Matthew Arnold’s ‘Dreaming Spires’ epithet conjures up images of boating, a pitcher of Pimm’s and the incredible buildings of Oxford University. Oxford remains one of the most sought-after universities in the world, currently occupying the top spot in the TES University World Rankings. But do the ‘dreaming spires’ inspire academic excellence or is it simply that students there are the academic elite?
Most people would champion the latter.
If you look at other universities in the TES Top 10, each has iconic buildings which could be argued inspire excellence, were it not already part of their DNA. So, how do the buildings in which people learn affect student experience? Can the actual building make a difference to the experience and results?
A few years ago, a pilot study was carried out in seven Blackpool LEA primary schools, where 34 classrooms with differing learning environments took part. The study evaluated the classroom environment, identifying what constituted an effective learning environment. The result?
A well-designed classroom improved the academic performance of these primary school pupils by a whopping 25%.
Moving south, Kingsdale School in London, was given a makeover, with an underused courtyard converted into a new central heart for the school. Covered by a roof constructed using the same materials used at the Eden Project, Kingsdale now has an atrium that bears comparison to the Great Court at the British Museum. Pupils eat their lunch café-style in a continental atmosphere.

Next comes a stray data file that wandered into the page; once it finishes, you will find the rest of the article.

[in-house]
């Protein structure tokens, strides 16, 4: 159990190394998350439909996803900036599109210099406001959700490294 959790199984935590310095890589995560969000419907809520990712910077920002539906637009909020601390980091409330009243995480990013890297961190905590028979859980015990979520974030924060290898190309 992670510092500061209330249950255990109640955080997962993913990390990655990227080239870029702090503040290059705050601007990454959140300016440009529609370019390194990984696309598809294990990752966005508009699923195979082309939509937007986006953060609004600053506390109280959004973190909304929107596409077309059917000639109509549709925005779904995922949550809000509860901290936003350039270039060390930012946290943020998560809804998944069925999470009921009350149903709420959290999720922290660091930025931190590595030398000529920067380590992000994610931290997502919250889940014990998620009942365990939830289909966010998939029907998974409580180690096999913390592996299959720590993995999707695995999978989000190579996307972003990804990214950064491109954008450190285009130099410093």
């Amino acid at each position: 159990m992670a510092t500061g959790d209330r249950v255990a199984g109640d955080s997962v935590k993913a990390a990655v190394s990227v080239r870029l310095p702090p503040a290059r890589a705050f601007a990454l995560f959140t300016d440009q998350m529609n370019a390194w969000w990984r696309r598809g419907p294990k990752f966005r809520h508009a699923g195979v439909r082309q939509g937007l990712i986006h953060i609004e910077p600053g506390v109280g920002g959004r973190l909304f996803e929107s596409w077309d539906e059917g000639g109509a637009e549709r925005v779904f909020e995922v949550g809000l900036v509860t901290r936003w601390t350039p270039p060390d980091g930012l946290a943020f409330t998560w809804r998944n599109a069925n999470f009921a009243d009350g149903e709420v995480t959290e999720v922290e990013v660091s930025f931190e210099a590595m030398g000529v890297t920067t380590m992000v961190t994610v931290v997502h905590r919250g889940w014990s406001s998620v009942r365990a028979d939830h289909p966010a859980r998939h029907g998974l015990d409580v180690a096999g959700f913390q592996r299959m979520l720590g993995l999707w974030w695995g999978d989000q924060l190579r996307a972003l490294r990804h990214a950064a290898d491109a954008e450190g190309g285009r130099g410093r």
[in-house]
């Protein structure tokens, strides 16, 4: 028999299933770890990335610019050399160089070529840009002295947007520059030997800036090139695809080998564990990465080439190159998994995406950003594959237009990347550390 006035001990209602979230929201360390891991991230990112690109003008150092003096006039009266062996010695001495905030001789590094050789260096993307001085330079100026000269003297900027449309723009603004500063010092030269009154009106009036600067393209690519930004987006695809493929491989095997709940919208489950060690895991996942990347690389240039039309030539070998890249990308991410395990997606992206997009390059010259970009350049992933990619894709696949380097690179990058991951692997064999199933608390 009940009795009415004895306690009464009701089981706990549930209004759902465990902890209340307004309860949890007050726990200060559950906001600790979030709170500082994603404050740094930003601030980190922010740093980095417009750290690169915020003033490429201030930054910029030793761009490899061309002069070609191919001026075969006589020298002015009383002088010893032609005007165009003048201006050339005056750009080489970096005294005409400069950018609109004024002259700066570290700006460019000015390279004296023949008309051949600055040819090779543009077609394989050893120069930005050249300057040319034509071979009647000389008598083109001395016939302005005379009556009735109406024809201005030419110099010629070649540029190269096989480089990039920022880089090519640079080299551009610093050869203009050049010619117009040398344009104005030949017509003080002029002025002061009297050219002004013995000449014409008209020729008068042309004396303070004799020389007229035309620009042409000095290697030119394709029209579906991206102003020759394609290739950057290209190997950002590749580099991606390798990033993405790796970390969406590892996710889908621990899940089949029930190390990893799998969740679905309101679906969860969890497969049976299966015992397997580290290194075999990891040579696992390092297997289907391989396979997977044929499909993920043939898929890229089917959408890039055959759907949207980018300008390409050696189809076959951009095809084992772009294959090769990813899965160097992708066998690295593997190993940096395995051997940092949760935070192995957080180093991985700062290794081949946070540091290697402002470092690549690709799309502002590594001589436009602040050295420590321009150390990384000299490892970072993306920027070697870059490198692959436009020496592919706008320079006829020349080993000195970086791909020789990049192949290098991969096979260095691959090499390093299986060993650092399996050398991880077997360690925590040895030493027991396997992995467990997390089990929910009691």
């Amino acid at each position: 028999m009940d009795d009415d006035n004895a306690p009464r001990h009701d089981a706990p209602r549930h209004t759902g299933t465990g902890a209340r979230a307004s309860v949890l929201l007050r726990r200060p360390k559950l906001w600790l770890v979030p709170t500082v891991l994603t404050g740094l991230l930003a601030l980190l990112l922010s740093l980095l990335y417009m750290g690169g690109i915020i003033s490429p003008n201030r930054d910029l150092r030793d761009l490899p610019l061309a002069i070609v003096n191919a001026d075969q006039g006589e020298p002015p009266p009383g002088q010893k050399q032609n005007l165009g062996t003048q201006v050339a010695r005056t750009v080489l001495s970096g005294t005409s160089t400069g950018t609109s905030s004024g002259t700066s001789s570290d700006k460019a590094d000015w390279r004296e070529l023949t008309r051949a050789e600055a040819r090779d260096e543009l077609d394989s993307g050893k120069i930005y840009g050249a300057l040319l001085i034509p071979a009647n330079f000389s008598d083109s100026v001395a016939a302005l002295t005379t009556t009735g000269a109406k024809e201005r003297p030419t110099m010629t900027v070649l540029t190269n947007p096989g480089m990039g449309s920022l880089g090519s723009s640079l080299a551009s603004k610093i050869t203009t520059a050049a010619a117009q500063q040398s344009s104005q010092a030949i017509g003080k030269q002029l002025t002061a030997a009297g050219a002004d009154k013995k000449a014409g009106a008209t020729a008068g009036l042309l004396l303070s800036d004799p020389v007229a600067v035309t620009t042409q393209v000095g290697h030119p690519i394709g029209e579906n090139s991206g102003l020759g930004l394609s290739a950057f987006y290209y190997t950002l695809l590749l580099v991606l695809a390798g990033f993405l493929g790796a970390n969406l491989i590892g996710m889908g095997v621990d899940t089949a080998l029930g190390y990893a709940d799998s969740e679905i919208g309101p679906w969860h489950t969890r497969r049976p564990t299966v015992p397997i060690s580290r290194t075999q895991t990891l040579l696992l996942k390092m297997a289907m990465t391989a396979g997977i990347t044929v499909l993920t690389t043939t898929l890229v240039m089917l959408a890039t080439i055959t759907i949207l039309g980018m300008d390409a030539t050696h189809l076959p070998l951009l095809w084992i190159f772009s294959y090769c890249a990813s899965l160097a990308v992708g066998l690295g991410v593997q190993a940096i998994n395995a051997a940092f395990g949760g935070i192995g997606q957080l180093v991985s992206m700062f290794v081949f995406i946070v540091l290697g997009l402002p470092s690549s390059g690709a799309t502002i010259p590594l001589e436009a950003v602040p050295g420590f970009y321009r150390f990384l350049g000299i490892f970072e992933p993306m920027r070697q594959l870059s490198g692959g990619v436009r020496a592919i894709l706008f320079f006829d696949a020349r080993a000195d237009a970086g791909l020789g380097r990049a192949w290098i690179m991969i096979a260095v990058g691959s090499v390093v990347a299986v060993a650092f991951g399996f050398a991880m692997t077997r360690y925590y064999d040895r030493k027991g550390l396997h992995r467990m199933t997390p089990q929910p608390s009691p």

In 1998 the school was said to be ‘failing’, after a report in which the then chief inspector of schools, Chris Woodhead, described it as one of the worst he’d ever seen. Bullying was rife and only 15% of students were leaving the school with five decent GCSE grades. Now, with the new atrium, plus cinema and music centre, that figure has increased to 70%, bullying is under control and expulsions are down to almost zero. Kingsdale remains one of the fastest-improving schools in the country: confirmation that architecture and design matter. And, therefore, restoration, refurbishment and long-term maintenance is crucial.
At a recent Higher Education Estates Forum hosted by the University of Warwick, their director of estates, James Brekon, explained the Estates department vision is to “Create and care for places that inspire excellence, through exceptional service.” He championed social and cultural place-making, creating a better place for those who study, live and work at the university and more sustainable for future generations.
And this is nothing new – back in 2013, Julian Robinson, director of estates at London School of Economics, found that over a third of students had rejected a university due to the quality of its buildings and lack of facilities (according to research led by the LSE Estates Division and the Higher Education Design Quality Forum (HEDQF).
So, this is where we come in – Building Transformation provides national and international facade maintenance and restoration solutions for universities and schools. We know that the condition of a building can inspire students and lecturers alike, playing a positive role in influencing their emotions, feelings and behaviour.
The external appearance and condition of any building facade is critical in creating trust in your brand, ethos and values. We work with our clients, including the Universities of Birmingham, Surrey and York as well as MOD, British Land, Manchester City Council and Land Securities, to develop cost-efficient cleaning and restoration programmes. We can transform your complete external building envelope – meaning those dreaming spires, atriums and listed buildings will continue to glimmer on the landscape for the long-term.